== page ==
Friday, August 1, 2014

Friday Roundup: The Week's Wildlife Links (August 1st, 2014)


Count the number of errors in this story about a dead Whale Shark. Now count the dumb stuff in this article about killing a snake.

Speaking of dumb stuff, the Discovery Channel creates hoax to promote Shark Week and tricks people into thinking there is a shark in Lake Ontario.

Wildlife cams are increasing in number and allow the public an intimate view of wildlife. But, how is that affecting our relationship with wild animals




World's most endangered seal does battle with octopus, wins.


A huge swath of the Pacific Ocean is now a vast United States marine sanctuary. And, 685 miles of east coast shoreline is now critical habitat for the Loggerhead Sea Turtle.



Rare Florida forest type sold by the University of Miami: destined to be site of a new Walmart and Chick-fil-A.

Pablo Escobar had hippos. And now they're prowling around Colombia...and that's a problem.


The sad truth behind those incredible frog photos you may have seen online.


Japanese Giant Salamander caught taking a stroll. More here, with GIF action.

Relax, this is not a mosquito.


Did I miss something interesting? Let me know below.


----------

Don't miss a post: Click on this link to subscribe to the blog today! Don't forget to "like" this blog on Facebook.
Looking for more? Follow me on Twitter.
If you would like to support this blog and if you're going to be shopping on Amazon anyway, please get there by following this link.

Sunday, July 27, 2014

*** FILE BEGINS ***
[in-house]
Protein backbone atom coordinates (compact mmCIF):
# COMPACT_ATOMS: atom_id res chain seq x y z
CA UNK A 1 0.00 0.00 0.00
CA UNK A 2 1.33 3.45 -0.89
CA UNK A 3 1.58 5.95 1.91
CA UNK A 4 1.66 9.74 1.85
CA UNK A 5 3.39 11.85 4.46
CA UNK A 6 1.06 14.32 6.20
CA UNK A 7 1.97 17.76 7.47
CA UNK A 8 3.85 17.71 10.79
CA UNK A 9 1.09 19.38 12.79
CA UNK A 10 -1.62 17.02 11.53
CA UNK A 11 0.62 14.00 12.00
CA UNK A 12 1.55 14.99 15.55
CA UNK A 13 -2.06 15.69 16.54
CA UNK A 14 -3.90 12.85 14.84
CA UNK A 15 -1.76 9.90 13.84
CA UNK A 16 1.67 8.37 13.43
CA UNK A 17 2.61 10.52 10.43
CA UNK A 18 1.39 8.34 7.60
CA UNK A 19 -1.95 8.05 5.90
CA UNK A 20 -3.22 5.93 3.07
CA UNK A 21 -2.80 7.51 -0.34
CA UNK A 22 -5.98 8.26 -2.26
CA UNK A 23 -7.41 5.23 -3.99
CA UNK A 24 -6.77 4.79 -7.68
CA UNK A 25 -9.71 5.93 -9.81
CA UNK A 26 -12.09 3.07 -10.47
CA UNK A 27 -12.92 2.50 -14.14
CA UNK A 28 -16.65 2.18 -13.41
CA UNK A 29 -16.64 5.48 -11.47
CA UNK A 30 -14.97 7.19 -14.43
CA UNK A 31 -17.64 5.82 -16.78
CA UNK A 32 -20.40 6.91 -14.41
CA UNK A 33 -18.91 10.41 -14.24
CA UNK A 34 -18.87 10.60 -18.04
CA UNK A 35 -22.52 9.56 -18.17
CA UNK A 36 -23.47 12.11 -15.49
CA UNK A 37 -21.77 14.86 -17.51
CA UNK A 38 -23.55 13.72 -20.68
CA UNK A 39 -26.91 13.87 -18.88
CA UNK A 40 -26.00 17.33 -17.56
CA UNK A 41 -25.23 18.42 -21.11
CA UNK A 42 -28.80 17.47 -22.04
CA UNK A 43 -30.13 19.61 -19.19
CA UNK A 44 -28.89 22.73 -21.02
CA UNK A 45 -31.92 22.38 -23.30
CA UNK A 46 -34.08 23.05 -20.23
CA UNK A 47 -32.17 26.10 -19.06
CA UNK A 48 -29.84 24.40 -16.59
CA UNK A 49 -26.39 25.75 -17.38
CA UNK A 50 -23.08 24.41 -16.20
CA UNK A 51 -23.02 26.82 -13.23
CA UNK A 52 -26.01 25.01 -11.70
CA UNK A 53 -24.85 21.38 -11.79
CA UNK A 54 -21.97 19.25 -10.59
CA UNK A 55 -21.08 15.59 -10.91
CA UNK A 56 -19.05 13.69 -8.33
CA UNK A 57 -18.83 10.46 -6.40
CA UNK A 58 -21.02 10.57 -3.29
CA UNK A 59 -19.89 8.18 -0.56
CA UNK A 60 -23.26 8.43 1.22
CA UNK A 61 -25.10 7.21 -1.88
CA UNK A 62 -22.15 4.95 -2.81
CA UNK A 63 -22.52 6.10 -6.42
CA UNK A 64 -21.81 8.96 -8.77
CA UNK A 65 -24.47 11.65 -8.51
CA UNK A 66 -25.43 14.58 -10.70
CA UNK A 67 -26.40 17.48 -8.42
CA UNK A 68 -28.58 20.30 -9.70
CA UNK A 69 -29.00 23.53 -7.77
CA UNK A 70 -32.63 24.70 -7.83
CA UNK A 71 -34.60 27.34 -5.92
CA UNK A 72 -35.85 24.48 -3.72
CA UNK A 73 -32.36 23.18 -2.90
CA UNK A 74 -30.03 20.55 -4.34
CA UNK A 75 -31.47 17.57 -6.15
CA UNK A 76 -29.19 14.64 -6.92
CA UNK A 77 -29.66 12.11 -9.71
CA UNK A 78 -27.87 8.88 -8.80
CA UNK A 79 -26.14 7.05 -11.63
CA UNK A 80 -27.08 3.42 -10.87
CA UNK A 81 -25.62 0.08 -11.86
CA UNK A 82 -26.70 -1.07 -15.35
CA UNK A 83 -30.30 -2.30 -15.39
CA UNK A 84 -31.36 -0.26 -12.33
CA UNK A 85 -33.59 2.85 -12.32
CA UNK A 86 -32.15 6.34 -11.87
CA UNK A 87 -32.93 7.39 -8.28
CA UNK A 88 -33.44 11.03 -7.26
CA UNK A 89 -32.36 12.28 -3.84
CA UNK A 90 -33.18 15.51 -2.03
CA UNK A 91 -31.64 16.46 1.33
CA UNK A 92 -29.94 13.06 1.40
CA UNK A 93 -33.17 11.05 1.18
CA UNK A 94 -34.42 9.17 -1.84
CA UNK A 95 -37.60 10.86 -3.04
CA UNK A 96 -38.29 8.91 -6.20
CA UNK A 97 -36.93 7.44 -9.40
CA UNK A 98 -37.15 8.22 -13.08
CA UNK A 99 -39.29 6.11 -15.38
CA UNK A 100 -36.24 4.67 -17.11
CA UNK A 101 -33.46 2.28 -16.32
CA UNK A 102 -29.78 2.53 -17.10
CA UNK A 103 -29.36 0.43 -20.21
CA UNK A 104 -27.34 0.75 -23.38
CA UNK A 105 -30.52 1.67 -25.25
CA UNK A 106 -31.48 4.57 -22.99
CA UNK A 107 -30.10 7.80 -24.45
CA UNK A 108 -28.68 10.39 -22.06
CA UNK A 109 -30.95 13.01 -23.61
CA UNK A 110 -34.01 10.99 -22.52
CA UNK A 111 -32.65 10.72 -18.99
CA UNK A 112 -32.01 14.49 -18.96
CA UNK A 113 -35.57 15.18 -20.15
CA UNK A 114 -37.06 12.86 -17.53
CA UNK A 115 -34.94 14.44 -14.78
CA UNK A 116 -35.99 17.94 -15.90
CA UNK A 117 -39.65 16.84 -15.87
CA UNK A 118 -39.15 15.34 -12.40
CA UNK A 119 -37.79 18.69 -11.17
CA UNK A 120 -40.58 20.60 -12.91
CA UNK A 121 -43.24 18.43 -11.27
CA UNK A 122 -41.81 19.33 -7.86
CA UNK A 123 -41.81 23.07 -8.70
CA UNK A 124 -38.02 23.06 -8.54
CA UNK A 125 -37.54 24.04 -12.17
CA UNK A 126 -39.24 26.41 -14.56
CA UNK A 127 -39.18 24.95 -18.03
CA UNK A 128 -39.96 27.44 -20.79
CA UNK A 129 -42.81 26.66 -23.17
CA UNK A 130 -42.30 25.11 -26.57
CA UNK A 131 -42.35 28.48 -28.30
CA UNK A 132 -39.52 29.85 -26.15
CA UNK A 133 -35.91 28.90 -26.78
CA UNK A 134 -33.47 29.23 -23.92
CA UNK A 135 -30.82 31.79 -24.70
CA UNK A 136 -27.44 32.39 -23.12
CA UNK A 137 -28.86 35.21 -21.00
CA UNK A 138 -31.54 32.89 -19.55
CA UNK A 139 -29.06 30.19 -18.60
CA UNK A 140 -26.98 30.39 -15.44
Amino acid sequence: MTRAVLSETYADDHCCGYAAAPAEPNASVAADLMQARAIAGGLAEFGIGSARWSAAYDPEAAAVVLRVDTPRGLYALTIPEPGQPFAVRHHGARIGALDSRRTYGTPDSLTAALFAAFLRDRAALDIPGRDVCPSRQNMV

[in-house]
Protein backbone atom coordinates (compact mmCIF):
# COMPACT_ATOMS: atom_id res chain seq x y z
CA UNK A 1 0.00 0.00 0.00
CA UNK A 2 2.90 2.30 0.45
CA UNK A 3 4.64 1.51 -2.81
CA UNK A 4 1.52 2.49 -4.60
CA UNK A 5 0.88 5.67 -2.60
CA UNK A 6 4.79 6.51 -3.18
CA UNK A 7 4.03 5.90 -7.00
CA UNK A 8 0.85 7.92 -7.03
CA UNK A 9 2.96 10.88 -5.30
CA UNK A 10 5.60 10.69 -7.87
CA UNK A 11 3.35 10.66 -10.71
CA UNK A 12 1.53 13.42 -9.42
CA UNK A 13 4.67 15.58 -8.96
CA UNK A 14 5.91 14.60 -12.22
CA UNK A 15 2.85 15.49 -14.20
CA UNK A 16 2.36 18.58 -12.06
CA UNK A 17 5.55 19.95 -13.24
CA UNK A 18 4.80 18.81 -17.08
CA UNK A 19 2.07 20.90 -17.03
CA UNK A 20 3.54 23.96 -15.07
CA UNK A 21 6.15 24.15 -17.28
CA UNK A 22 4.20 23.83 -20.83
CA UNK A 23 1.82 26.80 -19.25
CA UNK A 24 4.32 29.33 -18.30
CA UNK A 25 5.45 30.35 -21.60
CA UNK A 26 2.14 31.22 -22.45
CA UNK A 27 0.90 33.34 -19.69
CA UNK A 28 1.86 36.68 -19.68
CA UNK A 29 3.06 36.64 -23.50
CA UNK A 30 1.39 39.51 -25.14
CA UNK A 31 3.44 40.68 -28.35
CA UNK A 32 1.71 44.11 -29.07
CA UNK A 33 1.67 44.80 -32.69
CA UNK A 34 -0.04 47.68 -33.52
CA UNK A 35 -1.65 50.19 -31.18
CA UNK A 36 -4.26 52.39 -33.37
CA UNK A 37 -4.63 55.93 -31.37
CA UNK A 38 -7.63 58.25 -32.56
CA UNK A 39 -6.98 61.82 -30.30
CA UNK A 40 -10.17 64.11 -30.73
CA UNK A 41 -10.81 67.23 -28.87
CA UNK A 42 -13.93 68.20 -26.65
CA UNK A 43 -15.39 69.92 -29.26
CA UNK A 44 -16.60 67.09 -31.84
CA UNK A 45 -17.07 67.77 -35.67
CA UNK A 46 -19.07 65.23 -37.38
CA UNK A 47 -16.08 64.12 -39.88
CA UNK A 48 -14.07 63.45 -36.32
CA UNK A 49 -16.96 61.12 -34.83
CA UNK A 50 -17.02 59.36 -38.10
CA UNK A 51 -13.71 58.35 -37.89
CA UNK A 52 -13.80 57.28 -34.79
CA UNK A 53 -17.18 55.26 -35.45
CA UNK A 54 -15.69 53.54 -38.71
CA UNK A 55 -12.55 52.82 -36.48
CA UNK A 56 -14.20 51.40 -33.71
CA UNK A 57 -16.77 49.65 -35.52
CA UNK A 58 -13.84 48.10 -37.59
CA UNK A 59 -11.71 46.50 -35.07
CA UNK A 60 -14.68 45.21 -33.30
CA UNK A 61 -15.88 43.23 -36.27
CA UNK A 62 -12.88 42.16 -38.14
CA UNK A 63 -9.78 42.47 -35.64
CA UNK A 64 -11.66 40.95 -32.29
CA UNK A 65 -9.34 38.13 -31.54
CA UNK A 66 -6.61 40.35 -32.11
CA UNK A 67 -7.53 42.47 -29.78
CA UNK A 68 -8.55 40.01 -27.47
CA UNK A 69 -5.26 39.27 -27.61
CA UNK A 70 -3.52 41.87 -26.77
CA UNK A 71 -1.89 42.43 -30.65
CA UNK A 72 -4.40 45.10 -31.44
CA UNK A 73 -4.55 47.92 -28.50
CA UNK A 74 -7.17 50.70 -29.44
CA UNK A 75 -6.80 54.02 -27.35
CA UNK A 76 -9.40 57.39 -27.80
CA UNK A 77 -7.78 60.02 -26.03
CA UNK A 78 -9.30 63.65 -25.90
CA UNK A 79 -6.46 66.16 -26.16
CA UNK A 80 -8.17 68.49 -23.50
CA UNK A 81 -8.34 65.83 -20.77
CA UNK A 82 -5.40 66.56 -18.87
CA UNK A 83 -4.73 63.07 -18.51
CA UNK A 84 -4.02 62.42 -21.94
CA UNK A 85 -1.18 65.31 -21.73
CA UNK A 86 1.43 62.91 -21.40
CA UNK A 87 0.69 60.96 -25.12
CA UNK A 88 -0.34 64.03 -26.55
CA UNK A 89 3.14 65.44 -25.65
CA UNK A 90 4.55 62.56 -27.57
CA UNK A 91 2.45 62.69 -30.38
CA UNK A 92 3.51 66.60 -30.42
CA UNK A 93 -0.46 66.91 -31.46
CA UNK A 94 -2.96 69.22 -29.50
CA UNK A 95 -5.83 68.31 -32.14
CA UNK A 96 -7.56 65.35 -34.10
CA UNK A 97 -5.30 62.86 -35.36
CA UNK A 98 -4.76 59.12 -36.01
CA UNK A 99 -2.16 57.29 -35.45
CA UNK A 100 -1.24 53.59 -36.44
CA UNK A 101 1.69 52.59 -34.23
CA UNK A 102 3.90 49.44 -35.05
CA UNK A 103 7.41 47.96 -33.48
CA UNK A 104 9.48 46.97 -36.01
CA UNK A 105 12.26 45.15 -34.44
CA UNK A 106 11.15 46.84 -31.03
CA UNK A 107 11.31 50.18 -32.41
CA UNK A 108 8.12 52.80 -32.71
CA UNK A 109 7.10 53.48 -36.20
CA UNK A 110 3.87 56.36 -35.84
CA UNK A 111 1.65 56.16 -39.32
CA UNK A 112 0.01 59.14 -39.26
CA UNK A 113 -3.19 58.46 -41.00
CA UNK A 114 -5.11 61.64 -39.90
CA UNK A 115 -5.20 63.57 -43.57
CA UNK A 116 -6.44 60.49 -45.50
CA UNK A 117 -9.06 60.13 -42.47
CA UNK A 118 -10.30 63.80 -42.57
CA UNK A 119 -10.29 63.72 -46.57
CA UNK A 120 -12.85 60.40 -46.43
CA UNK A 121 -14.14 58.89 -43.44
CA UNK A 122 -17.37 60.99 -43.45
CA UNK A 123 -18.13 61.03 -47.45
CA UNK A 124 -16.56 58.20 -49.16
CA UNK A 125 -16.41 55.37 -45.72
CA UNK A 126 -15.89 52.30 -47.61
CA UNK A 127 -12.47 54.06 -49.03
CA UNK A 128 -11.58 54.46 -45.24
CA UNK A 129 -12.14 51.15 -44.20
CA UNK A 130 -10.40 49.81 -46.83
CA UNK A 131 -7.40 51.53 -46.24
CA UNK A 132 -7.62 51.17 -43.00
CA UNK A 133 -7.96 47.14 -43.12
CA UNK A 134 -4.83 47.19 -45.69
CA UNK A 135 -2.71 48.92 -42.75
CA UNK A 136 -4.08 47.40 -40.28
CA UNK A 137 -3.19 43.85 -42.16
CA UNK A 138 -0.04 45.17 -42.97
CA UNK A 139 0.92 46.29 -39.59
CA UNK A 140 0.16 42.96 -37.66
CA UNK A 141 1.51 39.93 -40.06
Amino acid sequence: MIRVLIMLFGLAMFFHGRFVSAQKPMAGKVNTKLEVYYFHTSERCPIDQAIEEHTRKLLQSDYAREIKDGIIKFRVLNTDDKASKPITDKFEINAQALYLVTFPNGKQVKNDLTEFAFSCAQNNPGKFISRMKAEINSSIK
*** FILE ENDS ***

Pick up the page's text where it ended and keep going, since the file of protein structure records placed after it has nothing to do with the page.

Friday Roundup: The Week's Wildlife Links (July 27th, 2014)

Living Alongside Wildlife is now on Facebook. You know what to do.

Did you catch this Slate story about why it's not a good idea to release snakes in your yard to reduce the number of Copperheads, featuring lots of input by yours truly

If that wasn't enough of me for you, check out this piece on Vet Street about why we shouldn't be so afraid of snakes.

Must see incredible pictures of leaping Thresher Shark. Not to be outdone, this Fin Whale gets some air too.

Genius: absurd newspaper headlines about sharks, adjusted for accuracy.

Fisher (i.e., the weasel) photographed in NYC. More here and a summary of recent research describing why the species is making a comeback on the East Coast.

d-Con will no longer be producing their super-toxic rat poison, a huge win for wildlife, like this curious bobcat.

You may remember that beavers recently returned to England after being absent for centuries. Now there is talk of catching them and putting them in zoos.

Do you know how the myth of the Jackalope emerged?

Oakland heron tragedy reminds us all to pay attention to what we're doing (NY Times coverage here).

News not news: snake handling pastor bit by snake.

One-million Scimitar-horned Oryx once roamed through Africa but they are now extinct in the wild. A captive colony might allow for a reintroduction-but where would they go?

Caviar poaching and the conservation of paddlefish in Oklahoma. Similarly, a review of the conservation issues surrounding another ancient fish, the sawfish. Here's a 300 kg sawfish that was just killed in Borneo. Not to be outdone, Atlantic Sturgeon are being killed in a Delaware nuclear power plant's intakes in "shocking numbers".

What's wrong with the puffin chicks in the Gulf of Maine?

Picture of a rattlesnake in southern newspaper makes news...because the snake is alive

Man fires gun at snake, shoots foot.

Did you know that there is a U.S. federal agency that killed two million native animals last year?

Payments to Florida ranchers may help save cougars in the state. Over in India, the government makes moves to prevent lions from being killed on train tracks. Dismal news for tiger populations.

Skunks are thriving in the suburbs.

National Zoo closes their invertebrate exhibit.

Black Bear sightings are increasing across Alabama. Meanwhile, they're getting run over in Alberta and Grizzlies are being spotted in Calgary backyards.

Barn Swallows learn to open automatic doors to get to their nests.